Travelling With Alcohol? 7 Things To Keep In Mind

If you’re travelling with beer, wines or other spirits, it pays to be mindful of packaging and temperature. Even if you’re not travelling with glass bottles or have ensured your cans have sufficient padding around them, you may need to pay extra attention to your alcohol supply while travelling, especially if you’re travelling by air.

Airlines tend to have strict regulations about how much liquid you can carry. For domestic and international travel, 3.4 ounces (100 millilitres) of alcohol is usually allowed, while larger quantities of alcohol must be packed in checked luggage. To transport delicate spirits or bottles and cans you must pay attention to temperature changes and invest in suitable bags, especially if you’re planning a long journey. Here are some basics you should know about packing alcohol for travel.

It’s Best To Avoid Re-Sealed, Opened Bottles And Cans

It’s ideal to avoid already-opened or resealed alcohol bottles while travelling. Once a bottle has been opened, it's susceptible to leaks, spills, and potential contamination. Additionally, resealing a bottle may not provide sufficient protection against breakage or leakage during transit. Transporting opened or resealed alcohol bottles can also raise concerns at security checkpoints and customs inspections. To avoid any issues, it's best to consume or dispose of opened bottles before travelling and only transport securely sealed alcohol bottles when you’re travelling.

Check Transportation Regulations

Different modes of transportation, such as airlines, trains, and buses, have specific rules regarding the transportation of alcohol. Before packing any alcoholic beverages, it's crucial to check the regulations of the transportation provider you'll be using. Airlines, for example, typically have restrictions on the quantity and type of alcohol you can bring on board. Moreover, some countries have strict regulations on importing alcohol, so be sure to research the customs regulations of your destination.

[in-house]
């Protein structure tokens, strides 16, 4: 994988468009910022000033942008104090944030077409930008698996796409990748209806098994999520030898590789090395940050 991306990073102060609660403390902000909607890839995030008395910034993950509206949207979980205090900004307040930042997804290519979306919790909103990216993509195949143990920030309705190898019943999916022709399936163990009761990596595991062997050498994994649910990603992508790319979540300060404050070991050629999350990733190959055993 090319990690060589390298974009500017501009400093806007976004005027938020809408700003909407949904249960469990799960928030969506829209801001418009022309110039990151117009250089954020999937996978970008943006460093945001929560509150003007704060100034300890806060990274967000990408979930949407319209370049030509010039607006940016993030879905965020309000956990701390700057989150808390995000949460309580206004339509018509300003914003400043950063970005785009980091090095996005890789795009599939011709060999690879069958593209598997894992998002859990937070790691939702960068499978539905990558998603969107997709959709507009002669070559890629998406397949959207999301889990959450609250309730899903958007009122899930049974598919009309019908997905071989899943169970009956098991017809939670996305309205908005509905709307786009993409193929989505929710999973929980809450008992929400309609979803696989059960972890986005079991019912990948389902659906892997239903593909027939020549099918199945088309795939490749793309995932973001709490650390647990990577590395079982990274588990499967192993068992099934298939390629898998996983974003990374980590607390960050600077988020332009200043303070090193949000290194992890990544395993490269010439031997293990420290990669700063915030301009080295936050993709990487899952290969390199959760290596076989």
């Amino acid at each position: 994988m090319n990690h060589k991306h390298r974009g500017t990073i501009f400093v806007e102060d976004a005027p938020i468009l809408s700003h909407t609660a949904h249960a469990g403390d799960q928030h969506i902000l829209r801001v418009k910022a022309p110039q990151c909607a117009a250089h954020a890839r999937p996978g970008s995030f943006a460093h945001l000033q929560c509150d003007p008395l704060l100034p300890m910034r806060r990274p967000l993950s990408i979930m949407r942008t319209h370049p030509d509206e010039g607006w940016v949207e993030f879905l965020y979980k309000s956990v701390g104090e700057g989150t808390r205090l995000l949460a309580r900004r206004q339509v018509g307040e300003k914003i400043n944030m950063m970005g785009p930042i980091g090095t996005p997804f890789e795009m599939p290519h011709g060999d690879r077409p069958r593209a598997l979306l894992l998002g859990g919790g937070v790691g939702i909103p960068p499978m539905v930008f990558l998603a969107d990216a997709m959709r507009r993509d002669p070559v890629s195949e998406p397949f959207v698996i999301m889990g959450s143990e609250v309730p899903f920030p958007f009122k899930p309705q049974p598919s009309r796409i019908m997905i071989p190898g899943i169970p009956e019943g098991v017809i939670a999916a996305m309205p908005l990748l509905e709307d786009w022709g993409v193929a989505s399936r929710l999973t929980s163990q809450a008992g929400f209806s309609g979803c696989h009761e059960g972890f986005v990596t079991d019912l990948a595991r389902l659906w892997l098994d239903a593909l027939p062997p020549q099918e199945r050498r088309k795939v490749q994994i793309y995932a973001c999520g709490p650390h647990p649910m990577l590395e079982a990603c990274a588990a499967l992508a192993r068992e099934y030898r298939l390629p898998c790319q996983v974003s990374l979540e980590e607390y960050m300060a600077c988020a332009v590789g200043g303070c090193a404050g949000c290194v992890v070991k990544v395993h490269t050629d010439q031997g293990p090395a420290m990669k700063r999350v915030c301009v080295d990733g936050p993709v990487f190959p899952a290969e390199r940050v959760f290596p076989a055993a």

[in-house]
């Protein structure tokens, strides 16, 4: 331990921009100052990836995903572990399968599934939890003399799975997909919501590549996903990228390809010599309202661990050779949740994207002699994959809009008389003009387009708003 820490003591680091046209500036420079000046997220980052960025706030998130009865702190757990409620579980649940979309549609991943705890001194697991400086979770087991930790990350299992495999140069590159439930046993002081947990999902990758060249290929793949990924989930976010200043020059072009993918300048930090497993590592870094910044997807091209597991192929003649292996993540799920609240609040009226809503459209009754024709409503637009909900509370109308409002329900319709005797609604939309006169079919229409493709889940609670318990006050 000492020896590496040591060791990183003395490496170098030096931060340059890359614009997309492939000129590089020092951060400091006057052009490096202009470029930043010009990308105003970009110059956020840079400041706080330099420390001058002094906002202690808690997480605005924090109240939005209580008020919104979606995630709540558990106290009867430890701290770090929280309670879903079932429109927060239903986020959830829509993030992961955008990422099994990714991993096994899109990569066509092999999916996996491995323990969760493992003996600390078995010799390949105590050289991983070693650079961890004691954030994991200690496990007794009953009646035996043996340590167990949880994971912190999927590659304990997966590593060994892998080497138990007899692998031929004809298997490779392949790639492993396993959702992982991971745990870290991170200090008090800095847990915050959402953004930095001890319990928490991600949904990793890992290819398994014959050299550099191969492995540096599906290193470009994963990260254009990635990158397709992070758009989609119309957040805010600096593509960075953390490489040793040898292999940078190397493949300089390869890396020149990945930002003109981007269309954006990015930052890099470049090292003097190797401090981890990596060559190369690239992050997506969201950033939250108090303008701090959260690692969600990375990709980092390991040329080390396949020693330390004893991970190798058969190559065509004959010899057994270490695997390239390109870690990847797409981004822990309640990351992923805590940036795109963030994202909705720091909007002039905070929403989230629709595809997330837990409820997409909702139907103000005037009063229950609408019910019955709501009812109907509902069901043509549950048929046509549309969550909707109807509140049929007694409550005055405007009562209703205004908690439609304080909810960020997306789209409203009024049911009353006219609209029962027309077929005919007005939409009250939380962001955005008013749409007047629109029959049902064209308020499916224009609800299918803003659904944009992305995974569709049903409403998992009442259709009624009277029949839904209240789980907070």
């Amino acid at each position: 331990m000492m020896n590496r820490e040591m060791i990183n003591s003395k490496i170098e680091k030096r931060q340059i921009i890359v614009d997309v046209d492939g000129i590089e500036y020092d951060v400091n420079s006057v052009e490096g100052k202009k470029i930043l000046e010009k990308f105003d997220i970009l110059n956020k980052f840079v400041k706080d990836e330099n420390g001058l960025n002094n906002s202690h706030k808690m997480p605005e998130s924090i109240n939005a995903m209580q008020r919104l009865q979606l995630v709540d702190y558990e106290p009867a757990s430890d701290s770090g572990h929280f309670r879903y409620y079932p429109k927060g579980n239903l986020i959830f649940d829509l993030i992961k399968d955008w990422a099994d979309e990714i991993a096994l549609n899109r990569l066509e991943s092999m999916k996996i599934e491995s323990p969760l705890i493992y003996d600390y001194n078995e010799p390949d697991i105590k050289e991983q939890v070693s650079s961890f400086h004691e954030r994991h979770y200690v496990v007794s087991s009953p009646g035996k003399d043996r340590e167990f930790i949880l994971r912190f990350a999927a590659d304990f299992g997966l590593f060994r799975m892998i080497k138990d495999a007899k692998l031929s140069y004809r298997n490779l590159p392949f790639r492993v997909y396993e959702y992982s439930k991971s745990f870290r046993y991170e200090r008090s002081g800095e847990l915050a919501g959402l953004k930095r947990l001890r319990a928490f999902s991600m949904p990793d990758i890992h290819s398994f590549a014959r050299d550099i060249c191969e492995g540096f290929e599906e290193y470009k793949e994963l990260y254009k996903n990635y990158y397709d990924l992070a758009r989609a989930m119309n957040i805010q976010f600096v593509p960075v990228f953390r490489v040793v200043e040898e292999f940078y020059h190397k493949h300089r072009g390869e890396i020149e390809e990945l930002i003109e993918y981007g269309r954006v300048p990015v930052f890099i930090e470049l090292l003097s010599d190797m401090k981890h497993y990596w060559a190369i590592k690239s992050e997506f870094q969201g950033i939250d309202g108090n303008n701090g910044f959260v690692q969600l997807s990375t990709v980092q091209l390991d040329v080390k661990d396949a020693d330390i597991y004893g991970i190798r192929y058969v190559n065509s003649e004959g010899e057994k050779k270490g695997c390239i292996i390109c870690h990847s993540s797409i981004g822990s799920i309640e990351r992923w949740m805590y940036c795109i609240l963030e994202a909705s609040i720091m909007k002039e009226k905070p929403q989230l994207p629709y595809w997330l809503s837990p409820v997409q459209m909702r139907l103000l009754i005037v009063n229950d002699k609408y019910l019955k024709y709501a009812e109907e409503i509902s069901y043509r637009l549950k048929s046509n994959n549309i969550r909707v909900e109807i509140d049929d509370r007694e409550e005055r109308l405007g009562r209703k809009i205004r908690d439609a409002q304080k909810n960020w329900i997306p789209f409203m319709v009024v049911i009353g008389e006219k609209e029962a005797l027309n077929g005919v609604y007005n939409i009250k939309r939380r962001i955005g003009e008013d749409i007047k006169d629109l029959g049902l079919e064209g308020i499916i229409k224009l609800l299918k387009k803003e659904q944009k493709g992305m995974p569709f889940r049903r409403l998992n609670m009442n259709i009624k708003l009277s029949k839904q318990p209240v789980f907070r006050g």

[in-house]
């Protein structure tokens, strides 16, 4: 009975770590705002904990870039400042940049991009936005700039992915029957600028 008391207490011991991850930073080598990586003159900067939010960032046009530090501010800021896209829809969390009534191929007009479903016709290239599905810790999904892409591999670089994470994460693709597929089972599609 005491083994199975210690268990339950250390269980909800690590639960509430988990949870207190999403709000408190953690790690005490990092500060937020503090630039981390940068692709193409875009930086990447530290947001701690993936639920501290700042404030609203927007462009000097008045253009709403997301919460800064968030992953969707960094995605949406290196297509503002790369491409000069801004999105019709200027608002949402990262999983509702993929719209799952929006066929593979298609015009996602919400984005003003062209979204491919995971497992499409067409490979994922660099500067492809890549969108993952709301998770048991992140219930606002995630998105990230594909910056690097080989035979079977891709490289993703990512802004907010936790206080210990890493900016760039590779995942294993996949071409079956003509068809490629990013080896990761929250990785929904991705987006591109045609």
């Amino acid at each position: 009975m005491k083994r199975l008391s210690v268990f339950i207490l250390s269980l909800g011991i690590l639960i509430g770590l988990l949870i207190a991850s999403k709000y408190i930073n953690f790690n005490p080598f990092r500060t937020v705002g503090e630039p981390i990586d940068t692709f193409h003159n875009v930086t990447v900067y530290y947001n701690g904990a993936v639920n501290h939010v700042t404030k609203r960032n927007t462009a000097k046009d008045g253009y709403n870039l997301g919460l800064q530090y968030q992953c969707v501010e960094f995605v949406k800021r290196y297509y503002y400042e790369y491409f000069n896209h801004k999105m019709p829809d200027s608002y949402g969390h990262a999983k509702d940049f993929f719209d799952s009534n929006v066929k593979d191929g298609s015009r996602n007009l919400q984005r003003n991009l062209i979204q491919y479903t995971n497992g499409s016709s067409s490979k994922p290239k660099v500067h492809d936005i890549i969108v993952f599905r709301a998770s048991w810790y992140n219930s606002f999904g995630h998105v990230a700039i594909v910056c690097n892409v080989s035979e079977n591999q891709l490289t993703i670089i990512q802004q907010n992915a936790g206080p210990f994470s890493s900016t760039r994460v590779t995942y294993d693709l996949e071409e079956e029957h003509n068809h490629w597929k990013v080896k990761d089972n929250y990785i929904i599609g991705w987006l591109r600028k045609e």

Pack Securely to Prevent Breakage

Glass bottles are fragile and prone to breakage during travel. To prevent any mishaps, pack your alcohol securely in your luggage or carry-on bag. Use padded bottle sleeves or wine bottle protectors to cushion the bottles and minimize the risk of damage. If you're packing multiple bottles, consider placing them in a hard-sided suitcase or a dedicated wine travel case to provide extra protection.

Hard-Shell Luggage Is Best For Bottles

A hard-shelled suitcase is the best option for carrying alcohol bottles. Hard-sided structures can shield glass or fragile bottles from breaking whereas bags with soft or collapsible bags offer minimal protection especially when bags are being piled on top of each other at the baggage carousel. 

Screw-top caps or cork closures are generally more secure than traditional corks for travel purposes. If you're concerned about leakage, you can also use plastic wrap or tape to seal the bottle's opening before packing it in your luggage. Alternatively, consider purchasing travel-sized bottles of your favourite spirits or wines to ensure compliance with regulations and minimize the risk of breakage.

Be Mindful of Temperature Changes

Extreme temperatures can affect the quality of alcoholic beverages, particularly wines and delicate spirits. When packing alcohol for travel, avoid exposing the bottles to prolonged periods of extreme heat or cold, as this can alter the flavour and composition of the liquid. If you're travelling during hot weather, consider packing your alcohol in an insulated cooler or using gel packs to maintain a stable temperature. Similarly, avoid storing alcohol in the trunk of a car for extended periods, as temperatures can fluctuate dramatically in this location.

Declare Your Alcohol at Customs

If you're travelling internationally and bringing alcohol into a foreign country, it's essential to declare your purchases at customs. Most countries have specific allowances for the amount of alcohol you can bring in duty-free, and anything beyond that limit may be subject to customs duties or taxes. Failure to declare your alcohol purchases can result in fines or confiscation of the items, so it's best to be honest and upfront with customs officials about what you're bringing into the country.